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Stay current on medical, surgical, and aesthetic dermatology developments with Dermatology Weekly, a podcast featuring news relevant to the practice of dermatology, and peer-to-peer interviews with Doctor Vincent A. DeLeo, who interviews physician authors from Cutis on topics such as psoriasis, skin cancer, atopic dermatitis, hair and nail disorders, cosmetic procedures, environmental dermatology, contact dermatitis, pigmentation disorders, acne, rosacea, alopecia, practice management, and more. Plus, resident discussions geared toward physicians in-training. Subscribe now.

The information in this podcast is provided for informational and educational purposes only.


Dec 5, 2019

Hidradenitis suppurativa literature has expanded in the last few years, but there is still a delay in diagnosis for most patients due to a lack of familiarity with the condition. Dr. Vincent DeLeo talks with Dr. Alexandra P. Charrow about treatment recommendations based on disease severity and for patient lifestyle modifications.

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We bring you the latest in dermatology news and research:

  1. Certolizumab safety profile varies widely across indications
    Systemic corticosteroid use and body mass index affect the risk of serious adverse events with certolizumab.
  2. Naturopaths emphasize role of diet in atopic dermatitis
    Allopathic and naturopathic providers diverge in opinions on the role of diet in cause and treatment of AD.

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Things you will learn in this episode:

  • Many patients with hidradenitis suppurativa present to the ED because they have a severe flare. “We find that patients have a very long lag time from when they come in to all these different specialists and to the emergency department and the time in which they’re given a definitive diagnosis,” according to Dr. Charrow.
  • Monitor for severe infection. “Hidradenitis is a complicated condition because it is a chronic inflammatory condition, and for that reason, patients will often have labs that mimic an infection,” said Dr. Charrow.
  • The Hurley staging system, used in both surgical and clinical settings, can be used for HS and is divided into three disease stages: stage I is isolated nodules or isolated abscesses; stage II is wide areas separated by sinus tracts or scarring; and stage III includes multiple lesions with near-diffuse involvement and formation of sinus tracts and scarring.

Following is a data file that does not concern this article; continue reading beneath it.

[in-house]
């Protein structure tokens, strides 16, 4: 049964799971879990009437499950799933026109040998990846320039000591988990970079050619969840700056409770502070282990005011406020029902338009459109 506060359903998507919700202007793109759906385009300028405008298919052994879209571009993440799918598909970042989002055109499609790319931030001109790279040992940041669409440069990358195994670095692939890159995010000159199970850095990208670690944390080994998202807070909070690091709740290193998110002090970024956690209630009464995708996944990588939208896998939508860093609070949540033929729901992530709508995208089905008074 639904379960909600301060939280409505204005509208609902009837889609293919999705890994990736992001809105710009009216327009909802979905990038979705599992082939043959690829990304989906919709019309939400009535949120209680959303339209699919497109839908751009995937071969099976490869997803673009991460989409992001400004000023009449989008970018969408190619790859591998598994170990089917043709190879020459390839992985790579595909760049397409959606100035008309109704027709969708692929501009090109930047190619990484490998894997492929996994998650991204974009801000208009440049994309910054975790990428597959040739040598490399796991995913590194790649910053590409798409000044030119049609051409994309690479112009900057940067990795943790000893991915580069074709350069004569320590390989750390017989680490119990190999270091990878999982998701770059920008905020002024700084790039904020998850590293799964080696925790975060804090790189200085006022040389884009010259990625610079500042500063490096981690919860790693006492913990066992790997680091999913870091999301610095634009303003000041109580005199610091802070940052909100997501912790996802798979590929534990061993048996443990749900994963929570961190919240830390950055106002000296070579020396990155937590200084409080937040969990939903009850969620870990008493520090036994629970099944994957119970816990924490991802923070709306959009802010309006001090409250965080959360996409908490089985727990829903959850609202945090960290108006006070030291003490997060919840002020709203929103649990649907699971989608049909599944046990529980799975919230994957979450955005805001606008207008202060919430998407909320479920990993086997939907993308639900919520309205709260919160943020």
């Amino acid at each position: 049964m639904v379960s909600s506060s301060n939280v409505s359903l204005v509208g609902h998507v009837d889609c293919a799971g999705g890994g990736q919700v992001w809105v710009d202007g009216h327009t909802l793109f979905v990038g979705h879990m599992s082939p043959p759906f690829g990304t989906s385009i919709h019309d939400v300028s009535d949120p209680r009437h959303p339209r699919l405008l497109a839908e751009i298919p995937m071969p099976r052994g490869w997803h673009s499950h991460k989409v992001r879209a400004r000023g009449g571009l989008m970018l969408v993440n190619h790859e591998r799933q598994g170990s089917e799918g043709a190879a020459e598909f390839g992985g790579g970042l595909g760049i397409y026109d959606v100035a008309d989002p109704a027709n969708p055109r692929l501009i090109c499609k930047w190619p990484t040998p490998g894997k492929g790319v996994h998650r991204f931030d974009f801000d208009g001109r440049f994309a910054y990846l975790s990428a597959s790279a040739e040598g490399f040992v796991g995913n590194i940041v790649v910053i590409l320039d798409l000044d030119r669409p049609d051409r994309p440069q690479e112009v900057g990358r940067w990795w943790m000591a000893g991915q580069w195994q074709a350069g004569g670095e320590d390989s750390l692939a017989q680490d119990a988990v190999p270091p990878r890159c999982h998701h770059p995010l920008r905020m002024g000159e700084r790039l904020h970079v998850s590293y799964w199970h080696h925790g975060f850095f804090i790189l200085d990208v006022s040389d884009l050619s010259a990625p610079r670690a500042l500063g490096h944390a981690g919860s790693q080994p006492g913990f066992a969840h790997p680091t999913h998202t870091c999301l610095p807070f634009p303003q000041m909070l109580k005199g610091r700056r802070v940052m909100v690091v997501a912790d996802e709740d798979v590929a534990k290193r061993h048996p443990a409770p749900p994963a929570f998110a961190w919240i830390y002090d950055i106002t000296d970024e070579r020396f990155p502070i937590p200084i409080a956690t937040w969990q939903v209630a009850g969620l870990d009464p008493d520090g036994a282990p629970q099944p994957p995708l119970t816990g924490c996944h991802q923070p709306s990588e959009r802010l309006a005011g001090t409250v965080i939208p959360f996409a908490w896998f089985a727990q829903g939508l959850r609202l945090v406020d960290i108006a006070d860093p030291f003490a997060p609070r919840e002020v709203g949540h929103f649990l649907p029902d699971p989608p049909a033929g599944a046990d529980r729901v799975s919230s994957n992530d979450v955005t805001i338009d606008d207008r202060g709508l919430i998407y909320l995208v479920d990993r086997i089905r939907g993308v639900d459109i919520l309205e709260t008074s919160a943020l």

• Recommend lifestyle modifications, such as taking medications for smoking cessation that are not nicotine replacements, as these could aggravate disease; avoiding hair removal strategies that cause regrowth and the possibility of developing ingrown hairs; and avoiding progestin-only and first-generation oral contraceptives.
  • Use a short course of antibiotics to control flares for Hurley stage I disease. A longer course of an antibiotic, such as tetracycline for 3-6 months, can be used to prevent further flaring.
  • Consider a combination of spironolactone and tetracycline for Hurley stage II. Depending on whether these medications work, adalimumab also can be considered for stage II.
  • Medications for Hurley stages I and II can be used for stage III, but if these are ineffective, providing care could be “tough” because the clinician might need to negotiate with insurance companies for other medications such as infliximab. “There’s only one medication that has been FDA approved for hidradenitis and that’s Humira, and only 50% of the patients in the pioneer trial demonstrated significant improvement, which means that there’s half of patients who have no FDA-approved treatment for their disease,” Dr. Charrow noted. “We are reaching for things for which there is no FDA approval but for which there is some pretty good evidence.”
  • Consult a table of treatment considerations for HS based on severity, which is available online.
  • Ensure that patients with HS feel safe and have an emotional outlet during the visit because they can have a high psychiatric and psychological comorbidity profile. “The disease can be exceptionally isolating. Many patients find they can’t work, they can’t live normal lives . . . It’s helpful to be mindful of just how stigmatizing this condition can be,” Dr. Charrow advised.

Hosts: Elizabeth Mechcatie, Terry Rudd

Guests: Alexandra P. Charrow, MD, MBE (Brigham and Women’s Hospital, Boston)

Show notes by: Jason Orszt, Melissa Sears, Elizabeth Mechcatie

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